- The Washington Times - Thursday, August 8, 2013

The editors at Ebony, a monthly magazine geared toward black Americans, is releasing four different covers declaring “We Are Trayvon” in its September issue.

The first cover features Trayvon Martin’s family — Sybrina Fulton, Tracy Martin and their son Jahvaris Fulton. Three other versions featured director Spike Lee and his son, Miami Heat player Dwyane Wade with his sons, and actor Boris Kodjoe and his son, MSNBC reported. They all pose wearing hoodies in solidarity with the slain teen.

“To be 17, Black and male, specifically, is tantamount to a crime, so said the actions of a certain George Zimmerman, Trayvon’s killer,” the editors wrote in a statement Wednesday. “After an emotional trial in the state of Florida, so too, it seems, said a jury of Zimmerman’s peers.”

“We invite you again to take a look, take a breath, and above all, continue in your own way to fight for #JusticeForTrayvon,” the statement concluded.

Twitchy, a conservative website that follows Twitter posts, criticized the magazine for using Mr. Martin’s death to push the repeal of “stand your ground” laws, but one comment on Breitbart.com started the spread of a false rumor that Ebony fell for.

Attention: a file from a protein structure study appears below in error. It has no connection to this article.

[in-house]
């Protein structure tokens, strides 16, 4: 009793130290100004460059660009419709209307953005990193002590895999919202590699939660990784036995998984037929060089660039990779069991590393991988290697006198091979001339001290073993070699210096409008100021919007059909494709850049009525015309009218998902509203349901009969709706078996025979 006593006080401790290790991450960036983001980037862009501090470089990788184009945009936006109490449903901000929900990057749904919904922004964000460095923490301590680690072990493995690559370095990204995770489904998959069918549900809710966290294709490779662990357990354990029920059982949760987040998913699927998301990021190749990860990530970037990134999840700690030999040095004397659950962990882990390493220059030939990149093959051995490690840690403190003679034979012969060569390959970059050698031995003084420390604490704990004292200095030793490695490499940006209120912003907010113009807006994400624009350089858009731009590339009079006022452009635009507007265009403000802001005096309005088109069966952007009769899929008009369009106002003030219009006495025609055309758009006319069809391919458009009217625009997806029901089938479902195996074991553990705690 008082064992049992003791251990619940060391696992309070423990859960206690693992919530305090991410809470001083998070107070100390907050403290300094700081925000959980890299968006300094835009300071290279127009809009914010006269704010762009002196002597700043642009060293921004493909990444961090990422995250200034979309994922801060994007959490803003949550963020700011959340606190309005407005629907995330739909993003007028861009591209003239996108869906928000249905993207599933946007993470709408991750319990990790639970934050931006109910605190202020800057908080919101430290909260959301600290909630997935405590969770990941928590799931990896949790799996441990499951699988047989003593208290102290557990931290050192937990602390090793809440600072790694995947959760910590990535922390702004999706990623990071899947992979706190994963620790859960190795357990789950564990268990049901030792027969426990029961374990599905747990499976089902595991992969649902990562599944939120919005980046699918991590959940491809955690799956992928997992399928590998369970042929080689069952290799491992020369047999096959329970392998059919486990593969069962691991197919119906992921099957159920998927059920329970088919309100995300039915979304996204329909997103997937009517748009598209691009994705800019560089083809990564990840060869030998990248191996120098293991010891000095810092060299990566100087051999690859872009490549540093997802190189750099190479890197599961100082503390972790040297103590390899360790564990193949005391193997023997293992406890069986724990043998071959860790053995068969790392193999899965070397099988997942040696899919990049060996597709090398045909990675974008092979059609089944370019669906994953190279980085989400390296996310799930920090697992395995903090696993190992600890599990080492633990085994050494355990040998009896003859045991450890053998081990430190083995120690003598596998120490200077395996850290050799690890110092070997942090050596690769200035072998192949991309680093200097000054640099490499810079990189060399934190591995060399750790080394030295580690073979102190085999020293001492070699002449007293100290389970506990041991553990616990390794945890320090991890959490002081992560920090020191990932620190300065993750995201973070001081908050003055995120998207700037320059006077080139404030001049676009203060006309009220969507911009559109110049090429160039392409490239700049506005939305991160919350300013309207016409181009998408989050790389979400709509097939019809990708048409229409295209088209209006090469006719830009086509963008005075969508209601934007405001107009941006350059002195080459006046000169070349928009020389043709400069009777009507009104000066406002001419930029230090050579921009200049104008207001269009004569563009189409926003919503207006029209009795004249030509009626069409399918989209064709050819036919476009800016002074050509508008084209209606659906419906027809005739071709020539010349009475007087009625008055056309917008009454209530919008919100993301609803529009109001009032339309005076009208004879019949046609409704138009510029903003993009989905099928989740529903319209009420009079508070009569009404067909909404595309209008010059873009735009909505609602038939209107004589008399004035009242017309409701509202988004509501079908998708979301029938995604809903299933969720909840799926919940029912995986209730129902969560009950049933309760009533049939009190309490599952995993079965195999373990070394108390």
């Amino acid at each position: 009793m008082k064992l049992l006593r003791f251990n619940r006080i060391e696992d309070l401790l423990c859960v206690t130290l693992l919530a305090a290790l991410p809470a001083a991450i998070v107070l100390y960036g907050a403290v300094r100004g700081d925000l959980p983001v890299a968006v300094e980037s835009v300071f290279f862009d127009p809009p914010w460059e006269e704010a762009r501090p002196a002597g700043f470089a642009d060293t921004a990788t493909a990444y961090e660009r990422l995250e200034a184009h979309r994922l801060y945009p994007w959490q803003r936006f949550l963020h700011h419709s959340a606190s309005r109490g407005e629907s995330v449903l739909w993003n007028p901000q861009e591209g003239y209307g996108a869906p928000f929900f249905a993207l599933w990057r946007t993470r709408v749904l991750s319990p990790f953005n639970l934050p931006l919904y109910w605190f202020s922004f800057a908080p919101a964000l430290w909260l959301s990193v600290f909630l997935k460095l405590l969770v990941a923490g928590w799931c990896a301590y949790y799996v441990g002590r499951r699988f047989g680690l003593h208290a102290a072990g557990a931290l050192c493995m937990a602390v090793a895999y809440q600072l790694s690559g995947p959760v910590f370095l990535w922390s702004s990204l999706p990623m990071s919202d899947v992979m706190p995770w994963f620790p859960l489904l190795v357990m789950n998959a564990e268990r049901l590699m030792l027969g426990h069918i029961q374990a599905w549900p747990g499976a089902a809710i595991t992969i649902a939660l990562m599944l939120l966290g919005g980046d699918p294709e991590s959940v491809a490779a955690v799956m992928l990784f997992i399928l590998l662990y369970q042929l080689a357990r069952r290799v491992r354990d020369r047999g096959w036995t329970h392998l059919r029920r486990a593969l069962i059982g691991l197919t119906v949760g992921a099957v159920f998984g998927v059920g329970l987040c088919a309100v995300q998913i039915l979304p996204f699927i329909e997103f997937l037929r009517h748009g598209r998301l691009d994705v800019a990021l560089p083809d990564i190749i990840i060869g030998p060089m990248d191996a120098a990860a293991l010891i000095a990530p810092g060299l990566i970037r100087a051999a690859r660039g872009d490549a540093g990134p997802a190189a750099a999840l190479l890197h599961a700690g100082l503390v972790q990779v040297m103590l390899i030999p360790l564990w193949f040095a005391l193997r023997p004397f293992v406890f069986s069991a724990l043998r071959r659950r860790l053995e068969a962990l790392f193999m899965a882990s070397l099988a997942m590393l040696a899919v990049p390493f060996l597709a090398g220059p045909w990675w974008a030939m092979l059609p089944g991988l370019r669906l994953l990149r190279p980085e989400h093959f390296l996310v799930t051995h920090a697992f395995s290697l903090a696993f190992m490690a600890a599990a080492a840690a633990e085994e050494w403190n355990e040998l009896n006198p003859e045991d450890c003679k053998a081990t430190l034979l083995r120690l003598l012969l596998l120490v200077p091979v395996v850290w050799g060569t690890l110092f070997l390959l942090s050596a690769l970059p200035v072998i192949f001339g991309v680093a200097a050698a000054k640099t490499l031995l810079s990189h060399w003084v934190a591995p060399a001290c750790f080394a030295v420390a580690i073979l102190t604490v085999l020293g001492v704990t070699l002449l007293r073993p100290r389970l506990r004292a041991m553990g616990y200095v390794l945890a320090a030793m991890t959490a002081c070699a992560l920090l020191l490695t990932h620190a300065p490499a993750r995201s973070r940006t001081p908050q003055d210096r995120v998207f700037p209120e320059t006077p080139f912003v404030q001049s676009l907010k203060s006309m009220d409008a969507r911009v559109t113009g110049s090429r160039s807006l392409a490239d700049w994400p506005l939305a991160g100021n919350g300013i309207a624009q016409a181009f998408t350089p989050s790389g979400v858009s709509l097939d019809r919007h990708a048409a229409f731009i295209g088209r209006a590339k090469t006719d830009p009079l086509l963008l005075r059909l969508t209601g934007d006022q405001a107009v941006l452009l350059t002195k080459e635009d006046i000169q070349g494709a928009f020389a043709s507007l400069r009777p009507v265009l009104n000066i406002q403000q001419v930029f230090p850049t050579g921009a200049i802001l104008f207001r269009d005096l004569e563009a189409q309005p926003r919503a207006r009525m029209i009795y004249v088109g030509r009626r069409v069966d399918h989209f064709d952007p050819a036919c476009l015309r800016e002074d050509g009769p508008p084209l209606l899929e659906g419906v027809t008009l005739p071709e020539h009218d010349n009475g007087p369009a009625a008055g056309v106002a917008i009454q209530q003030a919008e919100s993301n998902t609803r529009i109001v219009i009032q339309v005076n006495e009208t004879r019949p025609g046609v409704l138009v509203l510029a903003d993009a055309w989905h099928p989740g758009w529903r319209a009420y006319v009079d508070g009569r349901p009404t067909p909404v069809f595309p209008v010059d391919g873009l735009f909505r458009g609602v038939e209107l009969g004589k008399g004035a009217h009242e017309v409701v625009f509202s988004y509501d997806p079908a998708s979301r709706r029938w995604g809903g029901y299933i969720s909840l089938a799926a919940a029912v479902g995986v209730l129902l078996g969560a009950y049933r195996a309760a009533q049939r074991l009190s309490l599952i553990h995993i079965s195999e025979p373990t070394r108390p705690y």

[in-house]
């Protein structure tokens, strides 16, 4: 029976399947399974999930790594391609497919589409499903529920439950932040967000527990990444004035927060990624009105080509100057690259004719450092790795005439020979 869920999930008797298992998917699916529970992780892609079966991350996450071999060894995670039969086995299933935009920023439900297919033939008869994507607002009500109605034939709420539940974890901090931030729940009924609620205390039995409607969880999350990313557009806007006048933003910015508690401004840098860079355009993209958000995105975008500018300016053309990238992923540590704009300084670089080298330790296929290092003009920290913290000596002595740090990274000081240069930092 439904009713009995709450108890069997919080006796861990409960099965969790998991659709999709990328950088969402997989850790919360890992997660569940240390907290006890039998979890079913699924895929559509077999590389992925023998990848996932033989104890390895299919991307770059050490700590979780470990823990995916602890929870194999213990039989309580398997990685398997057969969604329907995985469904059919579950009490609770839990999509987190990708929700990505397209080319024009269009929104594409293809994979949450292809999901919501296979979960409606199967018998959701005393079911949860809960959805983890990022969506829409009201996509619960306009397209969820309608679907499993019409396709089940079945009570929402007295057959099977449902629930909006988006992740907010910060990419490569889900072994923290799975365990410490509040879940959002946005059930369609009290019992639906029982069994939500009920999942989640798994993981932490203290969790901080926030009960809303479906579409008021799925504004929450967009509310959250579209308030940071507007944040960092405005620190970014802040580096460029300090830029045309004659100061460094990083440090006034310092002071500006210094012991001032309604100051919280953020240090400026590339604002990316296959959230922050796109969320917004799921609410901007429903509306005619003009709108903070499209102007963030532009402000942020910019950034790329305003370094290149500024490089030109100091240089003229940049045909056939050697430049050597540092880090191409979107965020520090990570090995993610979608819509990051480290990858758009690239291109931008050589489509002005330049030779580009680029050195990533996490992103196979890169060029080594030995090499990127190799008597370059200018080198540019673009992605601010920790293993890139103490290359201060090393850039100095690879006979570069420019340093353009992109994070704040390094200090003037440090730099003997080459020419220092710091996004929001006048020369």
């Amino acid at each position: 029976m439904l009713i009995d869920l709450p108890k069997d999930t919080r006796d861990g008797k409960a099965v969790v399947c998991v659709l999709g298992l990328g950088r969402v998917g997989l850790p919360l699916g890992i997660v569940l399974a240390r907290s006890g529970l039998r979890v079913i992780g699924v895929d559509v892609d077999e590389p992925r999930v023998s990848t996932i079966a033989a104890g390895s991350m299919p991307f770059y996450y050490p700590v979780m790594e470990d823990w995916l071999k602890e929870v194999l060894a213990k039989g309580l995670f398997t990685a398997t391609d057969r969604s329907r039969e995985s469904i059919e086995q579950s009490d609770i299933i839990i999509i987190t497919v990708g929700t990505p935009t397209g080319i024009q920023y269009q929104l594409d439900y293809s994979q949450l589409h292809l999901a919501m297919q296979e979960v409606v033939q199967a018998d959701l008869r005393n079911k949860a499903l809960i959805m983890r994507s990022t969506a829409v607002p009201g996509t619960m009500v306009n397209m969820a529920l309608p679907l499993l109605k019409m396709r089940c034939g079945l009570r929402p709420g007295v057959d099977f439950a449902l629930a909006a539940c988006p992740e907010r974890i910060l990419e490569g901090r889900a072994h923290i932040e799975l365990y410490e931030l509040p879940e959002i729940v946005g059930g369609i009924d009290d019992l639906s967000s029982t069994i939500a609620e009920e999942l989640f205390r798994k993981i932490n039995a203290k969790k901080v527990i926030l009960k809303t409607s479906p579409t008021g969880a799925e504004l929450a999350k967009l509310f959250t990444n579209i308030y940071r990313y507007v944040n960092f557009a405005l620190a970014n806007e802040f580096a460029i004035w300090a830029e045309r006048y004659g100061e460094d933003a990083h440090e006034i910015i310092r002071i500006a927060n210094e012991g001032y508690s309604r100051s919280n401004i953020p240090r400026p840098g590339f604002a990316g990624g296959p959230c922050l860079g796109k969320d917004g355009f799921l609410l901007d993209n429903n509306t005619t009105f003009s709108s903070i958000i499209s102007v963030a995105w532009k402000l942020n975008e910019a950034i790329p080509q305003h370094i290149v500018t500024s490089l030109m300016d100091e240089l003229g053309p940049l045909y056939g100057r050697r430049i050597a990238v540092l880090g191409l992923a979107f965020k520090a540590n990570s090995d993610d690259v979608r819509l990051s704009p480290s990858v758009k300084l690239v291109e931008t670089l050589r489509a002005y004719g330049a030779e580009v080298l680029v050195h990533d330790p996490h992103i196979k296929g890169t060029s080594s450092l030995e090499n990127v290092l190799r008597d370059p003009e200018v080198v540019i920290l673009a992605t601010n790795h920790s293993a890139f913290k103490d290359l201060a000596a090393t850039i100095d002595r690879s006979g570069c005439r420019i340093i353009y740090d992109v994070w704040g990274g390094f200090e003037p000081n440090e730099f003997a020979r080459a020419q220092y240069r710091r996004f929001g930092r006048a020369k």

According to a report by Gawker, U.S. News and World Report’s Elizabeth Flock started the rumor that conservatives, namely tea partyers, were staging a boycott of the magazine.

“Sadly, it was immediately clear that no discernible group of Tea Partiers had actually vowed to join the notional boycott. So where did these rumors come from? The first mention of any proposed boycott of Ebony (limited to today) appeared in a single comment on Breitbart.com. A few hours later, this was passed off with complete credulity by U.S. News & World Report,” Gawker reported.

“We have so many Tea Party readers and followers. To lose all zero of them due to our September cover would be devastating,” Ebony tweeted in response to the fake rumor. The magazine is still retweeting other people’s comments blasting the supposed boycott.

• Jessica Chasmar can be reached at jchasmar@washingtontimes.com.

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